DWP signs £3m deal to improve UC data-sharing and help councils ‘identify cohorts of vulnerability and target interventions’

A dedicated team with the department will work with Capgemini over the coming months to assess potential options to support sharing of government information to help identify those at risk

The Department for Work and Pensions has signed a £3m contract to enable improved sharing of Universal Credit data with local government and, ultimately, help councils to better target interventions providing extra support for the most vulnerable.

On 13 March, the DWP entered into an initial two-year agreement with Capgemini. Over the course of the engagement, the IT services firm will “support the DWP to build or enhance existing application programming interfaces or other data extraction routines in the Universal Credit domain, to provide a data egress service to fulfil new requests for UC data”, according to the text of the contract.

The document outlines that councils would like to be able to access DWP-held information on demand. This includes data on UC deductions for rent arrears, debts, or bills, as well as information on employment status – in particular people or households that are long-term unemployed.

If the DWP could enable such “real-time data to be extracted from the Universal Credit system”, this could give councils insights into citizens that may require additional advice or financial support – and then make the appropriate interventions to avert potential crisis, the contract adds.

The commercial agreement reveals that work to support this onjective, which is currently in the midst of its discovery stage, is being overseen by the department’s Local Authority Partnership Engagement and Delivery (LA-PED).

The contract states that the LA-PED unit “advised Local Authorities (LAs) and the secretary of state three years ago that we would provide UC data, to enable LAs to identify cohorts of vulnerability so they could target interventions”.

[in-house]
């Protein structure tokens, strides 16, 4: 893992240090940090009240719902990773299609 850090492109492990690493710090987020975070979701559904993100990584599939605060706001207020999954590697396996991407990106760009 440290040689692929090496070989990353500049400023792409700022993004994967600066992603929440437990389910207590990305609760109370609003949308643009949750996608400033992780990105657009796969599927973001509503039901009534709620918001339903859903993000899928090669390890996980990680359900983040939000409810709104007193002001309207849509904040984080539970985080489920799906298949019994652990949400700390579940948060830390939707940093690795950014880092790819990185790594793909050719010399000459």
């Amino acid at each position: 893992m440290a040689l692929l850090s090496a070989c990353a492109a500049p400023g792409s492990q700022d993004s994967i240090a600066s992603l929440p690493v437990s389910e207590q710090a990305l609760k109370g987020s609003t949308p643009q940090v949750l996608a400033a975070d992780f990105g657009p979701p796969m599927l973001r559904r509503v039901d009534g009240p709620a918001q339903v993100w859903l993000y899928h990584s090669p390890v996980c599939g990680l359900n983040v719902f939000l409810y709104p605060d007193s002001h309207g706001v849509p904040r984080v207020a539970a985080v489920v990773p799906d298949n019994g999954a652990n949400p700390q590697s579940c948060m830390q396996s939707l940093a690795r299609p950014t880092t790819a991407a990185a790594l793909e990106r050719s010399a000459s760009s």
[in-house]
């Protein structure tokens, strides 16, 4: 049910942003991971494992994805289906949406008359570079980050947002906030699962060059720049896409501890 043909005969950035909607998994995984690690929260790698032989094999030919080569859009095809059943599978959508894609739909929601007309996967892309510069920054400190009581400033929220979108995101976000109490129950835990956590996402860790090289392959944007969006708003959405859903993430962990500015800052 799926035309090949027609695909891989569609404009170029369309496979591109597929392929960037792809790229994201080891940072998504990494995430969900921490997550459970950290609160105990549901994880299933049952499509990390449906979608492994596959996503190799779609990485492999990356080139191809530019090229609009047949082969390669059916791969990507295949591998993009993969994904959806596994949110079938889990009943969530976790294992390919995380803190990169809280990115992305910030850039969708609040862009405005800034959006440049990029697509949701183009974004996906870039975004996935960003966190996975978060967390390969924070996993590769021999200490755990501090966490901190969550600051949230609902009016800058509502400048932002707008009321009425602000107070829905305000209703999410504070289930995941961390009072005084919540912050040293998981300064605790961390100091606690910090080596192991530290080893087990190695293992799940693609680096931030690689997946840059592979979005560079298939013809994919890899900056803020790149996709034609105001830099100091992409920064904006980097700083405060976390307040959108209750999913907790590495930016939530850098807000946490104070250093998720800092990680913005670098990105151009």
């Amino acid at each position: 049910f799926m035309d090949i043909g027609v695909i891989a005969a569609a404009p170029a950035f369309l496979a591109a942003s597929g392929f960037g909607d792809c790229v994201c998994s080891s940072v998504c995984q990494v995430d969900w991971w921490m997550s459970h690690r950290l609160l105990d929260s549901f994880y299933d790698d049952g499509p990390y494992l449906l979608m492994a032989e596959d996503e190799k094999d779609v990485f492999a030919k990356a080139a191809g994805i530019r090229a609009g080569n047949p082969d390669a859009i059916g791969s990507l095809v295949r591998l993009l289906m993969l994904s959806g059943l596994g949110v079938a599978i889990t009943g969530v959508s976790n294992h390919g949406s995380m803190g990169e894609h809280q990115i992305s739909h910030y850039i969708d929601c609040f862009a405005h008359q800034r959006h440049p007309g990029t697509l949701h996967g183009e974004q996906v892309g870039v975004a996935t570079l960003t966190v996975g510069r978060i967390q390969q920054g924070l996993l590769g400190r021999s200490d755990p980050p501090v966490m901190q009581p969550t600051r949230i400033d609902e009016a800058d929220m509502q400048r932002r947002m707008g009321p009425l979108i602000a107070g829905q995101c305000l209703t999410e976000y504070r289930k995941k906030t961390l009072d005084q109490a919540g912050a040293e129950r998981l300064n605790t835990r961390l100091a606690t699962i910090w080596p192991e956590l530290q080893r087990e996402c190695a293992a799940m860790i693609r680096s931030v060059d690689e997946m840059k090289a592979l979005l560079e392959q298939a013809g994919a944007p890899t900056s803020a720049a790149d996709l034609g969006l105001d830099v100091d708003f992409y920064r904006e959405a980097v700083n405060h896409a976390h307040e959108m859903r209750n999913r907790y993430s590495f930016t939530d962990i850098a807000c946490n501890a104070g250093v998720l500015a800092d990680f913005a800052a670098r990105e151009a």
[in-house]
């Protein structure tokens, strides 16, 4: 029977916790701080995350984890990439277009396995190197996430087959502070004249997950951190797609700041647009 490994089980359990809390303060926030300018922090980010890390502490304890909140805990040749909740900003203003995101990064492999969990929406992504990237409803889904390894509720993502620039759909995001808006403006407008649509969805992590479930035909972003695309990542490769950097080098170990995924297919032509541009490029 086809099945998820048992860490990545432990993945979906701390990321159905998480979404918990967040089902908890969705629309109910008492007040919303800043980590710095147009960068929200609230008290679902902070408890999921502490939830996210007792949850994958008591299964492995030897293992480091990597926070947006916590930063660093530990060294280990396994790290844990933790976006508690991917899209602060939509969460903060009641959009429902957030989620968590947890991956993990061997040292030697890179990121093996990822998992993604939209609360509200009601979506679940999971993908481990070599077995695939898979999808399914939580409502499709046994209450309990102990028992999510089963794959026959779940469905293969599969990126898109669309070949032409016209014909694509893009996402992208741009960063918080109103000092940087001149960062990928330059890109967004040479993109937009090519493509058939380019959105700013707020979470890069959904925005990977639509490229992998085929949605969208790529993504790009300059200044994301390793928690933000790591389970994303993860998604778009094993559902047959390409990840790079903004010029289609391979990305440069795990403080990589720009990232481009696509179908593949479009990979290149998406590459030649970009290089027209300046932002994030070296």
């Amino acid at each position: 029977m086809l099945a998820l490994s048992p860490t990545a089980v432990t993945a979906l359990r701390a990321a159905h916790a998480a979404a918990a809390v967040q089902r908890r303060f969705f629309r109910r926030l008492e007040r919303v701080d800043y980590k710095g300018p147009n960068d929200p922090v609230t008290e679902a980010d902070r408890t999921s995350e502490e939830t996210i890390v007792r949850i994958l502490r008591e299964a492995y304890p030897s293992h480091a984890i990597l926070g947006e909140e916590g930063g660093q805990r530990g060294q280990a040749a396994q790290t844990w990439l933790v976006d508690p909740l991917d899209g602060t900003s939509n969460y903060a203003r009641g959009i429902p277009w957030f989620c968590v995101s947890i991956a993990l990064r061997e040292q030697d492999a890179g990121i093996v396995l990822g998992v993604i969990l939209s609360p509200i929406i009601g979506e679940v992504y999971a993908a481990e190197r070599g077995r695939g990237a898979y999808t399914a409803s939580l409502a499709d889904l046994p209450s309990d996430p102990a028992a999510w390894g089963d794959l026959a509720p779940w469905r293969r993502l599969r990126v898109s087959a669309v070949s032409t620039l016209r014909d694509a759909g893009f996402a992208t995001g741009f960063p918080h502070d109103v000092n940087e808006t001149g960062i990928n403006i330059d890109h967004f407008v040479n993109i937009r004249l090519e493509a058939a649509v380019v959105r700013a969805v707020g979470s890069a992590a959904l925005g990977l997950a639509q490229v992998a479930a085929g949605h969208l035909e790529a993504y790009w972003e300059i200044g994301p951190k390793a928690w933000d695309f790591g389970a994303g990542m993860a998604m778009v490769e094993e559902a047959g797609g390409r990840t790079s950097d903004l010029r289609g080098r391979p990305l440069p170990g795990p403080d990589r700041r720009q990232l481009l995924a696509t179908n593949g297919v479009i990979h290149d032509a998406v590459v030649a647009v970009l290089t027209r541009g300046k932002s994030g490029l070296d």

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Since then, the DWP has worked with various sector organisations and some individual councils, some of which “already have initiatives in play, some established and run by data scientists”.

“They would all like access to DWP/UC data to enhance their local picture to help them identify and target vulnerability speedily,” the contract adds. “While some would like us to provide them with ‘hits’ from data matching [that] conform to their definition of vulnerable, [this] wouldn’t work at a national level.”

DWP is thus seeking to create a means of enabling local authorities to better tap into Universal Credit data. The department is considering whether to build a dedicated platform, or to adapt tools created as part of the Scalable Approach to Vulnerability Via Interoperability (SAVVI) project backed by the Local Digital unit of the Department for Levelling Up, Housing and Communities.

Over the coming months, Capgemini will work alongside officials as the DWP evaluates the options and  then implements its preferred choice.

The contract says: “Whether DWP go with SAVVI or… press for a DWP standalone solution for LAs, this has always been described as a ‘brand new data share’, and is intended to be strategic, making full use of secure remote access (SRA) available services, as well as utilising modern code and best-in-class security measures. DWP have more user research and horizon scanning to conduct and DWP still need to discuss our requirements with DWP/UC solutions architects. However, DWP are keen to accelerate this piece of work and don’t want to miss an opportunity to have a dedicated UC-based resource working… from the latter stages of discovery, through alpha (with real options appraisal)… to delivery and, [finally], live.”

The contract is scheduled to run until March 2026 and can be extended for a further six months beyond this date. If it runs to its full potential term, a total of £2.5m – plus VAT – will be spent via the agreement.

Sam Trendall

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